puts "#{sock} connected at #{}"
    message =;
    remote_ip =, Socket::AF_INET)
    proxy_ip =, Socket::AF_INET)
    puts "Got connection from #{remote_ip}:#{message.src.local.port}/#{proxy_ip}:#{message.src.proxy.port}, size #{message.len}, regid #{message.registration_uid}"
    #assumes proxy not used.
    sock2 ="#{remote_ip}", "#{message.src.local.port}");
      while true
        msg =
        puts "Got Pong message! (timestamp: #{msg.timestamp} counter: #{msg.counter})"
        response =
        response.timestamp = msg.timestamp
        response.counter = msg.counter+1
        puts "Response message message_type: #{response.message_type} counter: #{response.counter} timestamp: #{response.timestamp}"
        response_msg =
        response_msg.src = message.dest
        response_msg.dest = message.src
        response_msg.registration_uid = message.registration_uid
        response_msg.flags = message.flags
 = response.to_binary_s
        message =;
    rescue Exception => e:
      puts "Error handling PingPong client: #{e}"

Socket Design and Port Offsets

The code starts by creating a server socket, and accepting connections. Each connection is handed off to a new thread, and loops on reading messages. Once it reads the first transport header, it opens a connection to the sender, for later use in sending Pong messages. One oddity in Mace is that TCP connections are unidirectional, that is–messages only flow in one direction along the socket. The reasons are historical, and had to do with complexities dealing with clients simultaneously connecting or disconnecting from each other. For now – just accept it as the way it works. To send a message back to the sender, you connect to the sender's address in the MaceAddr, unless a Proxy address is set, and then you'll need special NAT handling (not covered here). Our script assumes no proxying or NAT handling. Our script also ignores the port offset, since with a single transport, the port offset is typically 0. The port offset is not included in the transport header since it is supposed to match at the sender and receiver. To compute the port to connect to, you should take your own port offset, and add it to the port number in the MaceAddr. Connecting to the wrong port might confuse network messaging. Moreover, since sockets are unidirectional, you should not respond with messages on the socket you accepted.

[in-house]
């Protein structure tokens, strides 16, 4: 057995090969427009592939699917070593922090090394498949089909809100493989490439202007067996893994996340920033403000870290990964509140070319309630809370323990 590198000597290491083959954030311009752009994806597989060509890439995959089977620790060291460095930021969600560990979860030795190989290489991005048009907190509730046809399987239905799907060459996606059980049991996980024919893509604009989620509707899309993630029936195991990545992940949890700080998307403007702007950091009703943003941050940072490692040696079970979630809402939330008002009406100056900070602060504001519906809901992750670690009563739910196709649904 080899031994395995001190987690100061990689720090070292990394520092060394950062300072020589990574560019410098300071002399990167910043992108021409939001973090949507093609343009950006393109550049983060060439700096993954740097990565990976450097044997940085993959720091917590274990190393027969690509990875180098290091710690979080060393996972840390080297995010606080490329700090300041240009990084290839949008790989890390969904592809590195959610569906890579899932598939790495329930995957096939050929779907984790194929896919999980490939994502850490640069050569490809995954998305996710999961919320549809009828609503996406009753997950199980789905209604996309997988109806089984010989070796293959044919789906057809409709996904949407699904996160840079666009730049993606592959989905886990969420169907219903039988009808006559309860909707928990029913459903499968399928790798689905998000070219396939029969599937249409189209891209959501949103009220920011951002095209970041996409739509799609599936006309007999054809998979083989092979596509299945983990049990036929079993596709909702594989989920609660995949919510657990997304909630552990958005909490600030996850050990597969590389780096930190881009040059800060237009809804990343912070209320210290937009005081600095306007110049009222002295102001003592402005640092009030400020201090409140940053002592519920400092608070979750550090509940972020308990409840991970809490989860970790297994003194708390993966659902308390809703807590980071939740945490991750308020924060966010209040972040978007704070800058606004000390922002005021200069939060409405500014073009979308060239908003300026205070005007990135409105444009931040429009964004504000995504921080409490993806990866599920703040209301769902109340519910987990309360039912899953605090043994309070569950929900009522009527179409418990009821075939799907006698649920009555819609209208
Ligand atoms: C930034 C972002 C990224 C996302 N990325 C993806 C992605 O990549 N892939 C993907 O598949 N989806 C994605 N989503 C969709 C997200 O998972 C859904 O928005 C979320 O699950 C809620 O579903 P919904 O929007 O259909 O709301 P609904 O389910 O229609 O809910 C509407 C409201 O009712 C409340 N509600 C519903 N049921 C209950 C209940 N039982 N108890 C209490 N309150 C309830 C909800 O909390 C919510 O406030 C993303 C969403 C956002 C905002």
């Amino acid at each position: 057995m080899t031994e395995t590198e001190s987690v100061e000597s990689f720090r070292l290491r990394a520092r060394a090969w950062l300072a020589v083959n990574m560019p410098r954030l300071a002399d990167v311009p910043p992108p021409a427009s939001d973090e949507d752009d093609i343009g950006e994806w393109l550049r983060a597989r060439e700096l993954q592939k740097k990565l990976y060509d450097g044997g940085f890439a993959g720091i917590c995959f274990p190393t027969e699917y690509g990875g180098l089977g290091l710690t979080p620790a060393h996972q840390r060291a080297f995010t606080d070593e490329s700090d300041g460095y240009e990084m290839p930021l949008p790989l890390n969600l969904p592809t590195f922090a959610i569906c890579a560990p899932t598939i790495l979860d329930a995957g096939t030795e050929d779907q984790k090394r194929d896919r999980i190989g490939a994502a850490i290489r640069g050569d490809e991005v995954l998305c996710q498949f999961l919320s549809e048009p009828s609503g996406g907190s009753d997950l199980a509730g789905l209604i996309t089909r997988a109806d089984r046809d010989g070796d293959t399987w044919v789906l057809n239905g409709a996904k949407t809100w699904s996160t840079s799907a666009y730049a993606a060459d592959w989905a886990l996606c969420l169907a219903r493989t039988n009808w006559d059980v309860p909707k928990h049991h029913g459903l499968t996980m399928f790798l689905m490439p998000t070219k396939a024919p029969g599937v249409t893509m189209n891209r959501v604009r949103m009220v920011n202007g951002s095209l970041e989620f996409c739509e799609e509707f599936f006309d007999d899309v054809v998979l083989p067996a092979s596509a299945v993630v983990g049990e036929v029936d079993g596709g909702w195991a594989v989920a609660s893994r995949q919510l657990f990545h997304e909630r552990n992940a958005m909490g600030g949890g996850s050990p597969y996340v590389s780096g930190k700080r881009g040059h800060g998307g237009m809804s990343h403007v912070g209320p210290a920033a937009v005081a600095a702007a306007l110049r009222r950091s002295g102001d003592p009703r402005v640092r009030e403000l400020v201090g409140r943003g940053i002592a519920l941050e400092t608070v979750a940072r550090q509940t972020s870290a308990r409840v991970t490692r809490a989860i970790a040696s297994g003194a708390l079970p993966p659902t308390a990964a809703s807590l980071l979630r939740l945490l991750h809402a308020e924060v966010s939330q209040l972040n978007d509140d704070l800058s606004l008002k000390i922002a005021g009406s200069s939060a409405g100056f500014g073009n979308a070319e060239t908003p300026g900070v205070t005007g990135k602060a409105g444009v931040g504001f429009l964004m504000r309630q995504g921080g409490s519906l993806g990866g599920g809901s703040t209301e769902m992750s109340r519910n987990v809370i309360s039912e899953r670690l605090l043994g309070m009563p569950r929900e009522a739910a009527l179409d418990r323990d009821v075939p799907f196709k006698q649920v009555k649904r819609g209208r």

The rest...

The rest of the code is pretty straightforward. A transport message is read from a socket, and then a Pong message is read from the data. A response Pong message is constructed, and then assigned to the field of the constructed transport message, which is then written to the socket. On any exception, both sockets are closed.

Running the Example

Run this script using ruby in one shell

$ ruby PingPong.rb

Run unit_app with the Mace PingPong service, specifying the remote service to be ruby script. This assumes you have built “unit_app” in mace/application/unit_app, and are in that directory.

$ ./unit_app -run_time 30 -service PingPong -MACE_ADDRESS_ALLOW_LOOPBACK 1 -MACE_LOCAL_ADDRESS localhost:5700 -MACE_LOG_AUTO_ALL 1 -ServiceConfig.PingPong.remote IPV4/localhost:10203
documentation/rubypingpong.txt · Last modified: 2012/07/18 19:02 by ckillian